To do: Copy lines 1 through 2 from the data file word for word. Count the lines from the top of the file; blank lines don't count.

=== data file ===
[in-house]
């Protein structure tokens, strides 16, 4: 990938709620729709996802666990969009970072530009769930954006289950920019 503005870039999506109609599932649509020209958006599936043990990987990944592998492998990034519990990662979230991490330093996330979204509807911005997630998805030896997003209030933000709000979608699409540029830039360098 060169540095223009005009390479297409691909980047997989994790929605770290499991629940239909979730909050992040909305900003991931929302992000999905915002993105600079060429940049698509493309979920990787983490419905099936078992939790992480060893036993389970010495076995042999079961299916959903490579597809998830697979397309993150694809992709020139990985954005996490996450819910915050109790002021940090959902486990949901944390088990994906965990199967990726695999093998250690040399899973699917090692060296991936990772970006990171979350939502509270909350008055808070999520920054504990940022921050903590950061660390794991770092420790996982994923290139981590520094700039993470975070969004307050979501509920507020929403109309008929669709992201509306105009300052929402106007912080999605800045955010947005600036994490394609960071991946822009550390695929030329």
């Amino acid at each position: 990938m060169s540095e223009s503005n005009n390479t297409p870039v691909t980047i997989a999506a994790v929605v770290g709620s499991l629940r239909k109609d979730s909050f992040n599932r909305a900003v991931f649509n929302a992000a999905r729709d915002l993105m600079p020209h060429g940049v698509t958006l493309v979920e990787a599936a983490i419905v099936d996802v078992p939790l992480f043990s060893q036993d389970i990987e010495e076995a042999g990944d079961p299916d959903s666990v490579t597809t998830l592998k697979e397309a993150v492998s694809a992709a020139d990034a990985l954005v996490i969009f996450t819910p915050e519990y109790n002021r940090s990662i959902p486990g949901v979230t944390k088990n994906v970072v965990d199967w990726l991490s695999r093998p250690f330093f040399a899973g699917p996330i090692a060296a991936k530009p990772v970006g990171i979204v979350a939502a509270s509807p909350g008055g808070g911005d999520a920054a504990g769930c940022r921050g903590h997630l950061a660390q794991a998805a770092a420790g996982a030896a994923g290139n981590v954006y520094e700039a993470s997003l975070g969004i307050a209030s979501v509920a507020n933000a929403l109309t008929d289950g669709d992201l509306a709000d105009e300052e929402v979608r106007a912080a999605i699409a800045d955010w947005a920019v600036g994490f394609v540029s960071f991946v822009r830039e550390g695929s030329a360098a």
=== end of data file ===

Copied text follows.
[in-house]
């Protein structure tokens, strides 16, 4: 990938709620729709996802666990969009970072530009769930954006289950920019 503005870039999506109609599932649509020209958006599936043990990987990944592998492998990034519990990662979230991490330093996330979204509807911005997630998805030896997003209030933000709000979608699409540029830039360098 060169540095223009005009390479297409691909980047997989994790929605770290499991629940239909979730909050992040909305900003991931929302992000999905915002993105600079060429940049698509493309979920990787983490419905099936078992939790992480060893036993389970010495076995042999079961299916959903490579597809998830697979397309993150694809992709020139990985954005996490996450819910915050109790002021940090959902486990949901944390088990994906965990199967990726695999093998250690040399899973699917090692060296991936990772970006990171979350939502509270909350008055808070999520920054504990940022921050903590950061660390794991770092420790996982994923290139981590520094700039993470975070969004307050979501509920507020929403109309008929669709992201509306105009300052929402106007912080999605800045955010947005600036994490394609960071991946822009550390695929030329």